I am an A level Student studying product design. For my final years project i have confronted my local village beekeeper to ask him about any problems he encounters whilst carrying out his hobby (so that i can help solve it). I was told that a large amount of lifting/bending is required , especially for the elderly this can be tiring especially when you have 30 LBS beehives!!! I need to know if many other beekeepers encounter this problem? How have you solved it? I was thinking about a lifting device... Any ideas? Suggestions/ adaptions?Are there any inventions out at present? Also i dont mean to be rude but i gather beekeeping is mainly dominated by the older generation is this true? any help is much appreciated, please e-mail me or post a reply.
>I am an A level Student studying product design.
We don't actually have that designation for "A level" of school here, so I'm not sure what it correlates to. In the US we aren't even consistent in lower grades, but "High School" is for either 14 or 15 year olds up to 18 year olds. So you've had a year of Kindergarten and 12 years of "real" school to graduate "High School". I know that is not what it means in Europe.
Then we have an Asociates level degree which would be generally a from 19 to 20 year old (or an older returning studen) but it is 2 years of college. A Bachelor's degree is another 2 years of collect (four years of college total) and a Masters is another couple of years and a doctorate is another couple of years. So generally you go to school from the time you are five until you are 26 to get a doctorate degree.
>For my final years project i have confronted my local village beekeeper to ask him about any problems he encounters whilst carrying out his hobby (so that i can help solve it). I was told that a large amount of lifting/bending is required , especially for the elderly this can be tiring especially when you have 30 LBS beehives!!!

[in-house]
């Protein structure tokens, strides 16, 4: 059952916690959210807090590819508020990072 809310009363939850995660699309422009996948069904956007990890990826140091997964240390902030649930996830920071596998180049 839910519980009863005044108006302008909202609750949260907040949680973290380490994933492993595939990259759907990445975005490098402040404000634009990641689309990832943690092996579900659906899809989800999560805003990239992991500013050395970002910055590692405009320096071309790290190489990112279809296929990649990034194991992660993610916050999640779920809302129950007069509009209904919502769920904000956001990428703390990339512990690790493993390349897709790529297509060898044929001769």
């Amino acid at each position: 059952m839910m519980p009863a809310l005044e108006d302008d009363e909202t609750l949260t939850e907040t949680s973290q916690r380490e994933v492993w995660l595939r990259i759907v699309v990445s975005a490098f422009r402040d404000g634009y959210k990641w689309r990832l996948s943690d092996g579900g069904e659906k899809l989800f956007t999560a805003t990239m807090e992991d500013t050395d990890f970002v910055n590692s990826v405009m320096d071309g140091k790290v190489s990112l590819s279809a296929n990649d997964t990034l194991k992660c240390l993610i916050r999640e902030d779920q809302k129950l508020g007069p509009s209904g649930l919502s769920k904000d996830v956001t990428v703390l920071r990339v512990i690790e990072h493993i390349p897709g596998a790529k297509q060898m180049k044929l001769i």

A typical box in the US for a brood chamber if filled with honey weighs 90 pounds. (about 41 Kg) a typical super (a medium) weighs 60 pounds (about 27 Kg). My back is killing me right now from working the bees, and I didn't move very much this weekend.
>I need to know if many other beekeepers encounter this problem?
All of them over 40. Some of them much younger
>How have you solved it?
Long hives (horizontal instead of vertical). Shallower boxes (mediums instead of deep) or smaller boxes (8 frames instead of 10 frames). Here is a British version of a long hive: http://mysite.wanadoo-members.co.uk/...ive/index.html
And a discussion of it here: http://www.beesource.com/ubb/Forum12/HTML/000122.html
>I was thinking about a lifting device...
>Any ideas? Suggestions/ adaptions?Are there any inventions out at present?
I have two carts for hives. One is a one wheel cart like a wheel barrow it's from Brushy Mt. Bee farm. The other is a two wheel cart from Mann Lake Ltd. There is also a bipod system with an "ice tong" kind of affair hanging from it. You attach the ice tong to the handles and tip the bipod forward to lift the box off and set it aside. It's advertised in the Bee Journals here. I have a few more ideas I haven't implemented yet.
>Also i dont mean to be rude but i gather beekeeping is mainly dominated by the older generation is this true?
It is definitely true here in the US. There are some young beekeepers but they are by far the minority.
I took the advice of another beekeeper by moving things one frame at a time, instead of one box at a time.
For instance, when I went to check a hive, I first set down a bottom board with an empty box on top. I then moved the inside of the hive one frame at a time, examining each frame. This hive was 2 boxes tall, so I moved the now-empty box over and started taking frames from the bottom. Once I am done, I can reverse the process. It takes quite a long time, but I cannot lift a brood box.
Since these hives were started in the spring, I haven't been able to take more than a couple of frames of honey. I simply shook the bees off of the frames and then covered them to keep the bees off.
This could get awkward if I had many supers, but right now I do not. I am seriously considering using a fume board to drive the bees down away from the supers once I have a lot of honey.
[This message has been edited by Terri (edited September 07, 2004).]
As the point about being few new beekeepers, it is so true. I find I am a young beekeeper being 32. All the beekeeper I know around here are much older.
I have an "old" hive lifting / moving device that with some modifications would be quite usefull.
It consists of:
A base with (4) wheels
A moveable frame that slides forward to capture (2) hives side by side.
A wing gate that allows the frame to slide around the hve and closed to capture them.
Screw jacks that clamp to the side of the hive box.
Pump jacks that lift the frame / hives up.
The entire hive can be lifted or the #2 box and up to reverse the boxes.
Large Diameter tubed tires for rough ground.
The wheels should be able to be adjusted to level the base. Similar to a trailer / camper.